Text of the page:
Health & Safety

April 12, 2013

Prepare to survive: Building an earthquake kit

Robert Kaschak
452 AMW Emergency Management technician

The next phase of “Preparing to Survive” is building an emergency kit. There are many sources of information on state and federal websites that provide basic recommendations on the contents of kits; however, keep in mind these are general suggestions.

A standard kit should be complimented with personal supplies that will increase your family’s chances of survival during a recovery period. Families need to analyze their situations and determine what essential items are required in their kit. Basic services such as electricity, gas, water, sewage treatment and telephones might be unavailable for days, so the kit should contain enough items to manage. A rule of thumb is ensuring the kit contains enough supplies for 72 hours.

The following are a list of recommended items to have in an emergency kit:

  • One gallon of water per person per day for drinking and sanitation
  • Three-day supply of non-perishable food, infant formula and diapers, pet food and extra water for your pet
  • Battery-powered or hand-crank radio ( *National Oceanic and Atmospheric Administration Weather Radio with tone alert)
  • Flashlight, matches in a waterproof container
  • First-aid kit, medical essentials
  • A whistle to signal for help
  • Dust mask, plastic sheeting and duct tape to help filter contaminated air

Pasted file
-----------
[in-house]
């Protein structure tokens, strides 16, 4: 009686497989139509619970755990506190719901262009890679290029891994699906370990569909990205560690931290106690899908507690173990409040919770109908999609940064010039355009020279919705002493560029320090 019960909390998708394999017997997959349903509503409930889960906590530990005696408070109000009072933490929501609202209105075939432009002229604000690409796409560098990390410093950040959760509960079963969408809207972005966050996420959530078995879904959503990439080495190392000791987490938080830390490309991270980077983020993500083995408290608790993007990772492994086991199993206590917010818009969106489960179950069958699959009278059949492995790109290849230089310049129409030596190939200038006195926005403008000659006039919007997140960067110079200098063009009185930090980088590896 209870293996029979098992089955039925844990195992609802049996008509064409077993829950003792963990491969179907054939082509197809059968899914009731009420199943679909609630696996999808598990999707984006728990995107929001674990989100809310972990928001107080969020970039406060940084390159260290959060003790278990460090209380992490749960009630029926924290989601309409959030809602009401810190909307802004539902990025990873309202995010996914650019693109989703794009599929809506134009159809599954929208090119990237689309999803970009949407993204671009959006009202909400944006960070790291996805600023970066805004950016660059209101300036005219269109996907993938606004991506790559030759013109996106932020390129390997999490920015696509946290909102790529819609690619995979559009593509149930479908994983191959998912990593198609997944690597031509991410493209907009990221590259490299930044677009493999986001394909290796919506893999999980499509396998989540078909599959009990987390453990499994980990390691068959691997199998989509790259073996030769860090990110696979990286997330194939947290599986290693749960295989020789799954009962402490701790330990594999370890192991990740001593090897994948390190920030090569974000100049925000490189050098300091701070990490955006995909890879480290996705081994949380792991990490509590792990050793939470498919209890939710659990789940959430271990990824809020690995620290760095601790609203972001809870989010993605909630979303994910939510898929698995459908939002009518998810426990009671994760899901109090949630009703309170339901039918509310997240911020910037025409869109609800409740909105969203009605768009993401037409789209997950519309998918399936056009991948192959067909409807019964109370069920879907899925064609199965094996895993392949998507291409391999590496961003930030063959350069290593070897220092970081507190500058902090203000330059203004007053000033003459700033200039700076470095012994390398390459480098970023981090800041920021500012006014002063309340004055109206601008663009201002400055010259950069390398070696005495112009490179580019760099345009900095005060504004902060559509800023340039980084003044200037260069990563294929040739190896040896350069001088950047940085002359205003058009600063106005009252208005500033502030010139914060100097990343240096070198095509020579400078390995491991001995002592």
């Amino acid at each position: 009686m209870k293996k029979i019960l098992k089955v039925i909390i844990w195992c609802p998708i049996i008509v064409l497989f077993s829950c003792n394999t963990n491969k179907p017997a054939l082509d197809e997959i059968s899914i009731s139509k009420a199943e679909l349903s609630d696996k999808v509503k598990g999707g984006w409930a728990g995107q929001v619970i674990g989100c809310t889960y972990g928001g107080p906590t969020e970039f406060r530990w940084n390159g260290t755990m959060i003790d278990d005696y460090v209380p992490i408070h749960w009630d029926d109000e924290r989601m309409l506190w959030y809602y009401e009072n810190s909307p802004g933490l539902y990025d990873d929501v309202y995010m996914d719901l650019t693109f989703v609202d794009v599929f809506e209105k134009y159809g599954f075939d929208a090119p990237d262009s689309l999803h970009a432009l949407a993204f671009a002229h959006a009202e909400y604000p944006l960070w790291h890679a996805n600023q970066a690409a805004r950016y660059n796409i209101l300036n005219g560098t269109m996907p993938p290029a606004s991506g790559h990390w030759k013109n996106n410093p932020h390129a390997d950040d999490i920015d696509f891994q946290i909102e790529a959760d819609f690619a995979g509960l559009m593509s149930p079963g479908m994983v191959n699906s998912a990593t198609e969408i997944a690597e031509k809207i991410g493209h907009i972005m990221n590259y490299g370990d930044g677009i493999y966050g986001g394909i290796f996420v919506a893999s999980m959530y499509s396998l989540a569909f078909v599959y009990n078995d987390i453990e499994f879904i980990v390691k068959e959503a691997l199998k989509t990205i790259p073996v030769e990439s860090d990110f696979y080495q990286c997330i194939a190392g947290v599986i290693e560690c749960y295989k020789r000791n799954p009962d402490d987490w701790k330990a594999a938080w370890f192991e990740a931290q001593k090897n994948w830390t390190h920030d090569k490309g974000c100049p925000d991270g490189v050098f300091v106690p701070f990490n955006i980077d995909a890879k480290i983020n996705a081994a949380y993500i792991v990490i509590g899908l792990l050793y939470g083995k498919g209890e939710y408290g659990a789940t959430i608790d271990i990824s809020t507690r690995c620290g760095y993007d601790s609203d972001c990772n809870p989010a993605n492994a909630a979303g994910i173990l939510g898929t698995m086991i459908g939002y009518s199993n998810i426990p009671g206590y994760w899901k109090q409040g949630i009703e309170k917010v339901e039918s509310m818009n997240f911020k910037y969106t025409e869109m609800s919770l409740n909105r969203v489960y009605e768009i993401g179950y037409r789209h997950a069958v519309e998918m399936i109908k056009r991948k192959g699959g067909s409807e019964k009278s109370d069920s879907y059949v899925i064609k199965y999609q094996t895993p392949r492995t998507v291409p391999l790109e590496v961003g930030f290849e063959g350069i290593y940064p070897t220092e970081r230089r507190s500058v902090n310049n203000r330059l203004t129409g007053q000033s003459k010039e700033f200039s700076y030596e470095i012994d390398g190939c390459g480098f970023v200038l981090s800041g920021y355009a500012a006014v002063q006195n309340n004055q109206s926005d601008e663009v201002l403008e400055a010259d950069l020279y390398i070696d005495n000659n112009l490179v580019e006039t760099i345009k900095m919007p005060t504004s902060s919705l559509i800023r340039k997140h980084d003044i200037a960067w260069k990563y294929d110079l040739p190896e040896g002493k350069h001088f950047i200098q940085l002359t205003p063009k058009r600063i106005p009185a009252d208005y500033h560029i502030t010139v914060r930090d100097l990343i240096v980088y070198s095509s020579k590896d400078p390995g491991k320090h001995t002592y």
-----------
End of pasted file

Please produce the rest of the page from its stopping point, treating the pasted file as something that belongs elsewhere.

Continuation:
• Moist towelettes, garbage bags and household chlorine bleach for personal sanitation
  • Wrench or pliers to turn off utilities, manual can opener for food, fire extinguisher
  • Local maps, emergency reference materials
  • Cell phone with inverter or solar charger
  • Spare clothes and shoes, sleeping bag or warm blankets
  • Safe storage of important papers, documents and cash
  • Hygiene supplies, eating utensils, paper and pens, activities for children
  • extra batteries

Maintaining an emergency kit is just as important as building one. It is paramount to ensure perishable items remain current and if expired, replaced at the soonest opportunity. Make sure the kit is prepositioned in an easily accessible place and everyone knows where it is located.

Next week’s article will provided more in depth details on food and water supplies.

Preparation is the key to survival and recovery. For more information, visit the Federal Emergency Management Agency website, www.fema.gov.
Again, I say, not if, but when.




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